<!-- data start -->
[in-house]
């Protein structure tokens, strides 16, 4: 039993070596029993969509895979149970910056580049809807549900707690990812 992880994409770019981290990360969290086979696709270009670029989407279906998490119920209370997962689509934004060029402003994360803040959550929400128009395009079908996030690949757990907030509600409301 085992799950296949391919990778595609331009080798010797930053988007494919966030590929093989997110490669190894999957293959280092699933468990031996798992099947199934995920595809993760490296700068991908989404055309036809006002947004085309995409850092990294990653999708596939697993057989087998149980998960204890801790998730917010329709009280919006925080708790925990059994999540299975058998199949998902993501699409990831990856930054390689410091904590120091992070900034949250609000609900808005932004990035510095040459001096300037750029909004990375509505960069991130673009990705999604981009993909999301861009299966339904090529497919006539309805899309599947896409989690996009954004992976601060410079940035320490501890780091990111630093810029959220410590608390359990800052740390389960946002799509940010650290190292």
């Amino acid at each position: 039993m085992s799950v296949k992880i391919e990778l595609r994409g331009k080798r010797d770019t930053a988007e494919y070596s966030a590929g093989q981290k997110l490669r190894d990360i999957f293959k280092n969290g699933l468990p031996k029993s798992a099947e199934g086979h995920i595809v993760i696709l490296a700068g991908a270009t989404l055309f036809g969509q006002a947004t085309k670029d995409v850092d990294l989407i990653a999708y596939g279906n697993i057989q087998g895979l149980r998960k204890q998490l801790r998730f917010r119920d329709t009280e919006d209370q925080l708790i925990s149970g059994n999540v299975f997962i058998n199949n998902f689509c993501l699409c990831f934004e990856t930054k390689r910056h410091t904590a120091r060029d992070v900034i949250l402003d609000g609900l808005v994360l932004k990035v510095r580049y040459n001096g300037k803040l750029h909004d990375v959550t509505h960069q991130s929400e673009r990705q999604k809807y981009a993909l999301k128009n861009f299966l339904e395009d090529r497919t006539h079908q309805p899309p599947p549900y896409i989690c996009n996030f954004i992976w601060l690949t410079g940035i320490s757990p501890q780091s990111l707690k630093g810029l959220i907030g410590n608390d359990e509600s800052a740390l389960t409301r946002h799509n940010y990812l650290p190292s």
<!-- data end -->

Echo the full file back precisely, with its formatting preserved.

[in-house]
């Protein structure tokens, strides 16, 4: 039993070596029993969509895979149970910056580049809807549900707690990812 992880994409770019981290990360969290086979696709270009670029989407279906998490119920209370997962689509934004060029402003994360803040959550929400128009395009079908996030690949757990907030509600409301 085992799950296949391919990778595609331009080798010797930053988007494919966030590929093989997110490669190894999957293959280092699933468990031996798992099947199934995920595809993760490296700068991908989404055309036809006002947004085309995409850092990294990653999708596939697993057989087998149980998960204890801790998730917010329709009280919006925080708790925990059994999540299975058998199949998902993501699409990831990856930054390689410091904590120091992070900034949250609000609900808005932004990035510095040459001096300037750029909004990375509505960069991130673009990705999604981009993909999301861009299966339904090529497919006539309805899309599947896409989690996009954004992976601060410079940035320490501890780091990111630093810029959220410590608390359990800052740390389960946002799509940010650290190292």
């Amino acid at each position: 039993m085992s799950v296949k992880i391919e990778l595609r994409g331009k080798r010797d770019t930053a988007e494919y070596s966030a590929g093989q981290k997110l490669r190894d990360i999957f293959k280092n969290g699933l468990p031996k029993s798992a099947e199934g086979h995920i595809v993760i696709l490296a700068g991908a270009t989404l055309f036809g969509q006002a947004t085309k670029d995409v850092d990294l989407i990653a999708y596939g279906n697993i057989q087998g895979l149980r998960k204890q998490l801790r998730f917010r119920d329709t009280e919006d209370q925080l708790i925990s149970g059994n999540v299975f997962i058998n199949n998902f689509c993501l699409c990831f934004e990856t930054k390689r910056h410091t904590a120091r060029d992070v900034i949250l402003d609000g609900l808005v994360l932004k990035v510095r580049y040459n001096g300037k803040l750029h909004d990375v959550t509505h960069q991130s929400e673009r990705q999604k809807y981009a993909l999301k128009n861009f299966l339904e395009d090529r497919t006539h079908q309805p899309p599947p549900y896409i989690c996009n996030f954004i992976w601060l690949t410079g940035i320490s757990p501890q780091s990111l707690k630093g810029l959220i907030g410590n608390d359990e509600s800052a740390l389960t409301r946002h799509n940010y990812l650290p190292s």